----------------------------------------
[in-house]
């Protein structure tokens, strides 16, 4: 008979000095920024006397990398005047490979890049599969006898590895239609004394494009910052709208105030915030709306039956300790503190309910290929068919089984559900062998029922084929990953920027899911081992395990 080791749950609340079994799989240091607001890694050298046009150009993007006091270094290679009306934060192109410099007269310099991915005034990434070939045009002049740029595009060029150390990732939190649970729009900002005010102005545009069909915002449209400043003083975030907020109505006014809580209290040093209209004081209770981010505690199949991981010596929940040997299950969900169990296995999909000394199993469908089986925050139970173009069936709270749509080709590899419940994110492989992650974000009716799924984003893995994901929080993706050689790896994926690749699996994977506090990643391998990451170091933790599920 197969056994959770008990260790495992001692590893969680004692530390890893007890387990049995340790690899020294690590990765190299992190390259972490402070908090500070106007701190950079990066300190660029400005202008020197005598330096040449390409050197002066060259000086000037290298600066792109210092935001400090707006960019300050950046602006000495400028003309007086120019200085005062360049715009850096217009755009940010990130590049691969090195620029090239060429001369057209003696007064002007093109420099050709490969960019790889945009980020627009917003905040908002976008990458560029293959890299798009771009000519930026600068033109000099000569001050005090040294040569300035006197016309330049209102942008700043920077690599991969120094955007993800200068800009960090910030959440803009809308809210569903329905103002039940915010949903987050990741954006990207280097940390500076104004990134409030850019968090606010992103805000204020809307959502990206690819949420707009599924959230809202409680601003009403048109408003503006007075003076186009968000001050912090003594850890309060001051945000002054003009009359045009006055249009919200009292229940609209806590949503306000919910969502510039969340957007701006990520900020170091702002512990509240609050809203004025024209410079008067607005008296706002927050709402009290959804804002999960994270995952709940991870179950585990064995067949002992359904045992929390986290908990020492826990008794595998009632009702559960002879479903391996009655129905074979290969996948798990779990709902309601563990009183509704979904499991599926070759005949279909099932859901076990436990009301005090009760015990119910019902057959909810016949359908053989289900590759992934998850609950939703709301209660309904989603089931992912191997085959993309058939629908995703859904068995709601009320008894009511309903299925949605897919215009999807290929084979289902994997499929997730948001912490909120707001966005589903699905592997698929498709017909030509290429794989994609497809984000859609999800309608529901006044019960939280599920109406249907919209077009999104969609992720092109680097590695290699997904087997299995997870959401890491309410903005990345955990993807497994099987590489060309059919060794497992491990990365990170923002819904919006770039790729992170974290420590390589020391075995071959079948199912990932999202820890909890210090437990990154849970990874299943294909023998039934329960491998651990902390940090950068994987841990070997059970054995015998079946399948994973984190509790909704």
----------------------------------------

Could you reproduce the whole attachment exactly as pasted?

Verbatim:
[in-house]
């Protein structure tokens, strides 16, 4: 008979000095920024006397990398005047490979890049599969006898590895239609004394494009910052709208105030915030709306039956300790503190309910290929068919089984559900062998029922084929990953920027899911081992395990 080791749950609340079994799989240091607001890694050298046009150009993007006091270094290679009306934060192109410099007269310099991915005034990434070939045009002049740029595009060029150390990732939190649970729009900002005010102005545009069909915002449209400043003083975030907020109505006014809580209290040093209209004081209770981010505690199949991981010596929940040997299950969900169990296995999909000394199993469908089986925050139970173009069936709270749509080709590899419940994110492989992650974000009716799924984003893995994901929080993706050689790896994926690749699996994977506090990643391998990451170091933790599920 197969056994959770008990260790495992001692590893969680004692530390890893007890387990049995340790690899020294690590990765190299992190390259972490402070908090500070106007701190950079990066300190660029400005202008020197005598330096040449390409050197002066060259000086000037290298600066792109210092935001400090707006960019300050950046602006000495400028003309007086120019200085005062360049715009850096217009755009940010990130590049691969090195620029090239060429001369057209003696007064002007093109420099050709490969960019790889945009980020627009917003905040908002976008990458560029293959890299798009771009000519930026600068033109000099000569001050005090040294040569300035006197016309330049209102942008700043920077690599991969120094955007993800200068800009960090910030959440803009809308809210569903329905103002039940915010949903987050990741954006990207280097940390500076104004990134409030850019968090606010992103805000204020809307959502990206690819949420707009599924959230809202409680601003009403048109408003503006007075003076186009968000001050912090003594850890309060001051945000002054003009009359045009006055249009919200009292229940609209806590949503306000919910969502510039969340957007701006990520900020170091702002512990509240609050809203004025024209410079008067607005008296706002927050709402009290959804804002999960994270995952709940991870179950585990064995067949002992359904045992929390986290908990020492826990008794595998009632009702559960002879479903391996009655129905074979290969996948798990779990709902309601563990009183509704979904499991599926070759005949279909099932859901076990436990009301005090009760015990119910019902057959909810016949359908053989289900590759992934998850609950939703709301209660309904989603089931992912191997085959993309058939629908995703859904068995709601009320008894009511309903299925949605897919215009999807290929084979289902994997499929997730948001912490909120707001966005589903699905592997698929498709017909030509290429794989994609497809984000859609999800309608529901006044019960939280599920109406249907919209077009999104969609992720092109680097590695290699997904087997299995997870959401890491309410903005990345955990993807497994099987590489060309059919060794497992491990990365990170923002819904919006770039790729992170974290420590390589020391075995071959079948199912990932999202820890909890210090437990990154849970990874299943294909023998039934329960491998651990902390940090950068994987841990070997059970054995015998079946399948994973984190509790909704």